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Rubio suggests Democrats are trying to ‘steal’ Florida election by promoting Seth Rich truther

Sen. Marco Rubio (R-FL) used to be viewed as a serious politician.

“THE REPUBLICAN SAVIOR,” proclaimed a February 2013 cover of Time Magazine featuring the Florida Republican.

During Rubio’s failed 2016 presidential bid, in which he finished fourth in the Republican primary behind now-President Donald Trump ($$), Sen. Ted Cruz (TX), and Gov. John Kasich (OH), he was praised as being a “moderate” candidate despite plenty of evidence to the contrary.

Fast-forward five years and the notion the Florida senator was a moderate seems a distant memory. Rubio has voted with Trump — who he once called a “con man” — over 96 percent of the time. That’s a higher rate than Republican Sens. Mitch McConnell (KY), Tom Cotton (AR), Chuck Grassley (IA), Lindsey Graham (SC), and Cruz.

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What small vestige remains of the Sunshine State’s junior senator’s independence from Trump typically only shows up on Twitter. But Thursday, Rubio took a break from using Bible verses to subtweet the president to suggest, with no real evidence, that something fishy was going on with the counting of votes in Florida’s Senate race between Sen. Bill Nelson (D) and Gov. Rick Scott (R).

It started on Tuesday afternoon in a “Long but IMPORTANT THREAT (sic) ON ELECTIONS IN #FLORIDA” in which Rubio apparently failed to understand why Broward County, which includes much of the Miami area and is home to nearly 2 million people, is taking longer to count its votes from Tuesday’s midterm elections than Bay County, which contains around 150,000 citizens.

Of course, the real issue for the Florida Republican is that this counting is taking place in Florida’s Democratic redoubts. South Florida’s Broward County is split into four congressional districts, all of which have a strong lean toward Democrats according to the Cook Partisan Voting Index, which “measures how each district performs at the presidential level compared to the nation as a whole.” All in all Broward’s districts are relative strongholds of Democratic voters: the 20th (rated as D+9), 22nd (D+6), 23rd (D+11), and 24th (D+34).

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Rubio was only getting started. Adjusting his tinfoil hat for maximum mind-ray repulsion, he went on, in subsequent tweets, to allege that “democrat lawyers” are descending on Florida “to try to steal a seat in the U.S. Senate.”

A gobsmacked Sen. Chris Murphy (D-CT) slid into his mentions to essentially ask, “Marco wyd?”

But Rubio wasn’t done with his Alex Jones impression, as he lamented the “slow drip” of votes eating into Republican leads before sharing images of random ballots and retweeting Tim Canova (I), who has been a prominent promoter of the baseless conspiracy theory that Democratic National Committee staffer Seth Rich was murdered because he leaked information to Russia during the 2016 election.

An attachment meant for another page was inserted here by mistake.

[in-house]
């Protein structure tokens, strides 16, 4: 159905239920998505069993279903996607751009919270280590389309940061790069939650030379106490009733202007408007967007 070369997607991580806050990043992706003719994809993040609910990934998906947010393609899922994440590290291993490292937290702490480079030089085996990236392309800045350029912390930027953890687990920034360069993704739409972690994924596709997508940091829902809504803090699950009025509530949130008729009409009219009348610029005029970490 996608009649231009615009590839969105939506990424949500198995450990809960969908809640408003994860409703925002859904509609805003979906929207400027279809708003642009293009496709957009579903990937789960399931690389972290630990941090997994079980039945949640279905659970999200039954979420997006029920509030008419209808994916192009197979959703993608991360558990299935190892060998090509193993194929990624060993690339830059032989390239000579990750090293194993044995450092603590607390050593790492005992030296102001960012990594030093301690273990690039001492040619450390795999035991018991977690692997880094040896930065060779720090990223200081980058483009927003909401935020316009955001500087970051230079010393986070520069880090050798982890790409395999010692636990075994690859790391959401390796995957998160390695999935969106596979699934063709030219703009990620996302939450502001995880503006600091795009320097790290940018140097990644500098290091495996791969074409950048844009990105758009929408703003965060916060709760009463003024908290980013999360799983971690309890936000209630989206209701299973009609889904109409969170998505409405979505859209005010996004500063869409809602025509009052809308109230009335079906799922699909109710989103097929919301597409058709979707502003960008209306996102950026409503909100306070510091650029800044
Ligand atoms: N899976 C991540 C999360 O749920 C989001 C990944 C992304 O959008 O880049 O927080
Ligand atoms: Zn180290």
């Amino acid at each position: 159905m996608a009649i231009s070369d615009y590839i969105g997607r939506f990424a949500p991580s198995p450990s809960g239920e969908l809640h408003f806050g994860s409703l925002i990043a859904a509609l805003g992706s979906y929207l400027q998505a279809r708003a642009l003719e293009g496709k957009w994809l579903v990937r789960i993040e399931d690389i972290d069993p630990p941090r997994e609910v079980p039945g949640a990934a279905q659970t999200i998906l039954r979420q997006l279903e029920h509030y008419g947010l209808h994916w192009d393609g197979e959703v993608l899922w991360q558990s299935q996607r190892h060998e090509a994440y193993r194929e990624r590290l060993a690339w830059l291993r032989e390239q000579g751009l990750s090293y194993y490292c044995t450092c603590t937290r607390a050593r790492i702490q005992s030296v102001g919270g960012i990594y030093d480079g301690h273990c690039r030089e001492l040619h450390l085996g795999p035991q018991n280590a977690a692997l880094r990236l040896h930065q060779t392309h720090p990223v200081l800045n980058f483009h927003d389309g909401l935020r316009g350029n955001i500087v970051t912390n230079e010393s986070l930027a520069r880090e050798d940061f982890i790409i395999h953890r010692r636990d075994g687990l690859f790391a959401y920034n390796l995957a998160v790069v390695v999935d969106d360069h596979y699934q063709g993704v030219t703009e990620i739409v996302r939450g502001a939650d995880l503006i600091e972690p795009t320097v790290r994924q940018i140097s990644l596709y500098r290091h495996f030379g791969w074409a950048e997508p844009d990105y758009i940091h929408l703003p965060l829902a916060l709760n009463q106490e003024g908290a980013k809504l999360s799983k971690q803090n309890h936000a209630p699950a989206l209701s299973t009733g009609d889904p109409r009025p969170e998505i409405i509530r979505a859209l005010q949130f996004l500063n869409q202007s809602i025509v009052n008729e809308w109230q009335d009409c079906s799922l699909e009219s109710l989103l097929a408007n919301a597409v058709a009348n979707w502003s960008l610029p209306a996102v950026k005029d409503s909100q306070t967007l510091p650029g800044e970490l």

Rubio criticized Nelson, his colleague, hours after the polls closed on Tuesday for not conceding to his Republican challenger.

Rubio later turned his attention to news networks that hadn’t declared Scott the winner yet before admitting, “We don’t need CNN to swear him in to the Senate, but its kind of annoying anyways.”

Naturally, Rubio’s Twitter thread about alleged impropriety in his state’s elections did not mention any of the shenanigans that went down during the 2000 election. In that election cycle, then-Florida governor Jeb Bush (R) (the brother to future President George W. Bush), Florida secretary of state Katherine Harris (R) (the Florida co-chairwoman of Bush’s 2000 campaign), and the majority-conservative Supreme Court teamed up to override the state’s Supreme Court and stop a recount in the presidential election between Bush and Vice President Al Gore (D). Gore “officially” lost the Sunshine State by 537 votes, which put Bush in the White House despite losing the popular vote by around 550,000 votes. Multiple studies subsequently found that more Floridians intended to cast ballots for Gore that day.

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The New York Times’ Patricia Mazzei noted on Thursday that the race between Nelson and Scott had now entered recount territory under Florida law.

There are many practical, non-nefarious reasons why it takes a while to count votes. For starters, counting ballots by hand can obviously take some time, particularly in highly-populated areas. Also, ballots that are sent by mail require verification, which adds additional time to the process. Mail ballots have been cited by Palm Beach County officials as the primary reason for the delayed vote count there.

The Sun-Sentinel explained other reasons for the delay, specifically in Palm Beach County, which is one of the 30 largest counties in the U.S. by population.

At mid-afternoon Thursday, Palm Beach County Elections Supervisor Susan Bucher said had her office had several vote-counting tasks ahead: 1,500 military and overseas ballots, which are faxed in, printed and duplicated by election workers, a process that takes time; hand-counting about 8,000 write in votes, and about 1,800 to 2,000 pending provisional ballots.

In Broward County, the 17th-most populous county in the country, votes are tabulated by machine, but officials must scan ballots for them to count. And the county has earned itself a long-standing reputation for being infamously slow at counting votes, which is something that anyone with a passing familiarity with Florida politics should know. (Marco Rubio is a U.S. Senator from Florida.)

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